May 312013
 

Are we spending too much money on ‘official’ arts venues and creating spaces in which only ‘officially sanctioned’ work can take place? I’ve just found out that the Cornerhouse gallery in Manchester is being merged with the Manchester Library Theatre as a “major contribution to the arts in Manchester, the UK and internationally”.

I’m increasingly worried that radical and alternative voices are not going to be heard in the UK, as a more corporate approach is imposed. Is it right that the first question that an artist is asked about their work is how does it enhance the ‘brand’ of a city or venue? This kind of thing is great for the prestige of the city leaders, but there’s always a line drawn that defines the ‘insiders’ and the ‘outsiders’. I wonder who the new outsiders are going to be?

Jan 102013
 
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No Quarter Given Show Planning Spreadsheet

I spent this afternoons session for TECH3013 Advanced Radio Production working with the programme team to map out roles and task for the coming No Quarter Given Shows. Using Google Docs we have set-up a spreadsheet on which all of the key jobs and tasks are allocated and laid-out in a grid. This means that we can keep a track of who is supposed to be doing what and when. Google Docs has improved loads in recent times and means that we can share the document between us and update information as we go along.

Hopefully this means that the production process for the future content for No Quarter Given will be more efficiently produced and we can think about gaining access to bigger names and events. To help plan each programme we are using a document that gives the running order of the items, their timing and the script information that should be associated with the items. I like the idea of developing the scripted content for the programme. It means focussing before we venture in to the studio and really thinking about what we want to say.

At the beginning of March is the Cultural Exchanges Festival at De Montfort University, which we will be covering extensively for the programme. We are thinking of undertaking some live shows and building-in some more adventurous content, such as a live music performance. All into an hour on a Saturday morning?

Jan 102013
 
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No Quarter Given Website

I’ve been thinking about how the No Quarter Given Show that learners on my final year radio production module can be developed. We have been producing programmes that are broadcast each week on DemonFM, every Saturday from 12 to 1pm. A small group of learners have been consistent about developing and producing the content, but it doesn’t feel like it is enough, and the momentum that we gained in the early stages of the programme is in danger of falling back and slowing down.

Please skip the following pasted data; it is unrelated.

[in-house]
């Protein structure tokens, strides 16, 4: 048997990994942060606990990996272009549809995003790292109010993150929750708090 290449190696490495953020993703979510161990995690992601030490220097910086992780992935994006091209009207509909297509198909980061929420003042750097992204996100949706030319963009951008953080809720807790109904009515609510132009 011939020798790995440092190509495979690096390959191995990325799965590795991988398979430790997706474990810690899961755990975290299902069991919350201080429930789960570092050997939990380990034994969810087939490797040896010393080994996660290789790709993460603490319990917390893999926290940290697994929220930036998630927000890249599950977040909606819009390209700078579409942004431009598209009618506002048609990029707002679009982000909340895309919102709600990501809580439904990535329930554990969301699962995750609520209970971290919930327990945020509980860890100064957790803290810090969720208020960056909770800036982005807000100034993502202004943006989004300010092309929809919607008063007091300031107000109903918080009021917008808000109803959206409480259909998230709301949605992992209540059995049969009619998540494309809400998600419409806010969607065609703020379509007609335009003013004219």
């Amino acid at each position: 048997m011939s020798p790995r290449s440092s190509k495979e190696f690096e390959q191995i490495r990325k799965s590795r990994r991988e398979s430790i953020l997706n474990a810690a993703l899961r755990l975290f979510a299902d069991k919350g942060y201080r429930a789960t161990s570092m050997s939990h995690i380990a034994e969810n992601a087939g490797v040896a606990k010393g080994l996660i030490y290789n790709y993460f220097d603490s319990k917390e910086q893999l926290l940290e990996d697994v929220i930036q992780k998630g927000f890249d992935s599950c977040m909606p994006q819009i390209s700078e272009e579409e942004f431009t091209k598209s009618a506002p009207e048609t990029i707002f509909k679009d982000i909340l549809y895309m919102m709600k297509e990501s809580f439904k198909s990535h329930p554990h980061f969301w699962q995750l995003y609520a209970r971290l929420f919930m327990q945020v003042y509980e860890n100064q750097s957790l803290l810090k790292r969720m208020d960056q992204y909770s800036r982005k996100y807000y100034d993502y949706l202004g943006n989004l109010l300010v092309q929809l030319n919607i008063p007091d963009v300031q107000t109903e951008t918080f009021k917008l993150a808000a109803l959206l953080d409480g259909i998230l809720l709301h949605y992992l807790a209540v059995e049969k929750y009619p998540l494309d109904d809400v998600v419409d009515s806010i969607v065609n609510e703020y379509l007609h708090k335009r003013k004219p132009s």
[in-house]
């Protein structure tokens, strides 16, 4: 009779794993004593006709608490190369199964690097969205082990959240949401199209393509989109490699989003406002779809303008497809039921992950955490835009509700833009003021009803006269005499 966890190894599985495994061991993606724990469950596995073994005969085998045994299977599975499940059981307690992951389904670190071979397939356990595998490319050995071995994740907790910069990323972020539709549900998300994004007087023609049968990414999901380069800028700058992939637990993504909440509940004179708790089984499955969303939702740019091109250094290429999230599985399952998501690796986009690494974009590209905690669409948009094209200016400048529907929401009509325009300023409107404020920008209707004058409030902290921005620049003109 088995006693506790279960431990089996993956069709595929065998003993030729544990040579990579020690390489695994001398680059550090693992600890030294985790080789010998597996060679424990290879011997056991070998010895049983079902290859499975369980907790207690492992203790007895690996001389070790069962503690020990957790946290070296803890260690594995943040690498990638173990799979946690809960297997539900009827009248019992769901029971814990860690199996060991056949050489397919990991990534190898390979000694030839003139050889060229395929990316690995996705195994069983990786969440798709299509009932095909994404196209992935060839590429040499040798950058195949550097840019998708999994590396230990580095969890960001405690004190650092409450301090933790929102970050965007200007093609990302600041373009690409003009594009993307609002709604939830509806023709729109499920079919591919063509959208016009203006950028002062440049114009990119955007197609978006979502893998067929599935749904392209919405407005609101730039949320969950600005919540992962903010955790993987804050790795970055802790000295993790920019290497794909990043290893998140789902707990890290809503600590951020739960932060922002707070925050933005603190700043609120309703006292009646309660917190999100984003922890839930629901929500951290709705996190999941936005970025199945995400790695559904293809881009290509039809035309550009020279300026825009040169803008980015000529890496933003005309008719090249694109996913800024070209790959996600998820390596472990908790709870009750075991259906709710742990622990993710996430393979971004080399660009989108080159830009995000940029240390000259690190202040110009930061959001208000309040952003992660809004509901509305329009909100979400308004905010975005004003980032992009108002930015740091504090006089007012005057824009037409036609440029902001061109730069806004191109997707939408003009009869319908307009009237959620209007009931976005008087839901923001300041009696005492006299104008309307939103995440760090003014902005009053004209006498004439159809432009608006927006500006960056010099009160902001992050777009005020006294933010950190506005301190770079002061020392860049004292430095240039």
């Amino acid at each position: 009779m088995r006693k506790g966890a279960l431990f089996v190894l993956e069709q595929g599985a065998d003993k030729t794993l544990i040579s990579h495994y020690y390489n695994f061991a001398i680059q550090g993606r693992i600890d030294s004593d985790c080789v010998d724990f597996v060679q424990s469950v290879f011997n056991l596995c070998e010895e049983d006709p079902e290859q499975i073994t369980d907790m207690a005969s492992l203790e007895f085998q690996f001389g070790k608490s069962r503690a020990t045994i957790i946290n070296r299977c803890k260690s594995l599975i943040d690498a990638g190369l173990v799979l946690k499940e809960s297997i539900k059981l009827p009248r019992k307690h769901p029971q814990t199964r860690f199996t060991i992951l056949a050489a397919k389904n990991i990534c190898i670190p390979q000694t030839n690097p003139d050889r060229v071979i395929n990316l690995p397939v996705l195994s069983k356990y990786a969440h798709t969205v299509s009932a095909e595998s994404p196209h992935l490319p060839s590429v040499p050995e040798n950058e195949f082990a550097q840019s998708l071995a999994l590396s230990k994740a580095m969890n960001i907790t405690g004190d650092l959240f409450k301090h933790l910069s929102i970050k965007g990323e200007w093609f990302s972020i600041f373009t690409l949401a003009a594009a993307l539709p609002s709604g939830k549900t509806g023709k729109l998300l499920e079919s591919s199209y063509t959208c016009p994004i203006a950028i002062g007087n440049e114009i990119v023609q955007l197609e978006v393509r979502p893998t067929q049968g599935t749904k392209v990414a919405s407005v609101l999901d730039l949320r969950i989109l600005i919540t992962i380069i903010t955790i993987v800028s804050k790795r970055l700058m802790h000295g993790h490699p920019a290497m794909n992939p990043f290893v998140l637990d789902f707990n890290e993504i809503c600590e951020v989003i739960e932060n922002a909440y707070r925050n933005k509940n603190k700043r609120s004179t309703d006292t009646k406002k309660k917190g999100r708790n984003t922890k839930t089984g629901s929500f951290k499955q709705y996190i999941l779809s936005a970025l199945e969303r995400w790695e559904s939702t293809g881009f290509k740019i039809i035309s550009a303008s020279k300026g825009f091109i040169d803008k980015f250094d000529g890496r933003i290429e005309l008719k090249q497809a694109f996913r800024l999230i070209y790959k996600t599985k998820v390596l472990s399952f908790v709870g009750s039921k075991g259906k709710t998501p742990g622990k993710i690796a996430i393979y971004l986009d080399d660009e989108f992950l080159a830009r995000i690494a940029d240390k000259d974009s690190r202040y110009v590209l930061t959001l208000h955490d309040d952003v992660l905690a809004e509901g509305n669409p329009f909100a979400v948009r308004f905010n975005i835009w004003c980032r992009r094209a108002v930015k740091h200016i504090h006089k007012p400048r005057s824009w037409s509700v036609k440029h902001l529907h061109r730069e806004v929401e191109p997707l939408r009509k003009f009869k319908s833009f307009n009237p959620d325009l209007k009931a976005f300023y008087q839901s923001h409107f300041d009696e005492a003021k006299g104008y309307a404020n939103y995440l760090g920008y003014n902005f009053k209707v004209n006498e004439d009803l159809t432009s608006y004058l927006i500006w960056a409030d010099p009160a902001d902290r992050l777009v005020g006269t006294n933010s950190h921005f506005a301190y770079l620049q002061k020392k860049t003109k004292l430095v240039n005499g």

I’ve taken a bit of a plunge and set-up a blog site at www.noquartergiven.co.uk that will interface with a Twitter feed and a Facebook page. The aim is to post and share content on the site and the pages, and then link them with the DemonFM site so that the content can be reformatted and pushed on as a podcast or as part of the DemonFM website.

I’ve not done any design for the site or the pages yet, other than to use a temporary image and logo that can fit into Twitter, Facebook and an iTunes feed. We will be linking the site to as many feeds and RSS accounts associated with the Leicester arts scene as we can. There is a lot of content that is generated in other site that we can reversion and use to supplement the original content that we produce.

The aim is to develop the site as a multimedia site that uses every form of media – video, images, audio and written content. I will be hosting the site myself, which will mean that I’ll be able to develop the capability of the site at my own pace and using the independent resources that are available to me. It also means that I can give users an email address each if they need it.

I hope this little expedition pays off, and that it allows the learners and other contributors to widen their net, and to take a much broader view of what they are able to produce. Who knows, the more that opportunities there are for sites like this to interconnect with each other, the more we can grow and support the arts and media in Leicester.

Jan 092013
 
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Fellini’s La Dolce Vita

At the weekend I had a couple of late nights in London, but as I’m well past the age of clubbing I wanted to find a late night cinema and watch an off-the-beaten-path movie. It was pretty disappointing that that vast majority of cinemas in central London don’t seem to run any films past midnight at the weekend. I’d have thought that there is a massive market in London for people who want to spend a few hours in the cinema catching-up with an art film.

Perhaps I am an old romantic, but I was in the mood for a Fellini, a Bergman, a Truffaut or a Hitchcock. Instead the films on offer in central London where the same that I can get back at home – only slightly earlier than the screenings in Leicester. Even that bastion of cultural naffness Time Out is getting a sense of the decline of the London art cinema scene. “A mood of doom and gloom has descended over the London film scene.”

Perhaps there isn’t really a market out there any more for art cinema in public places, with the rise of home cinema and the import of global cinema via the internet our film culture is very different than it was. I can’t help thinking we are missing an essential alternative to the booze-fueled club and bar culture that soaks up so much of the late night life of our cities.

I pray for the chance to walk from a late night showing as the rain beats down on the dusty city, the collar of my coat upturned against the cold, Woodbine in hand and a head full of cinematic dreamscapes.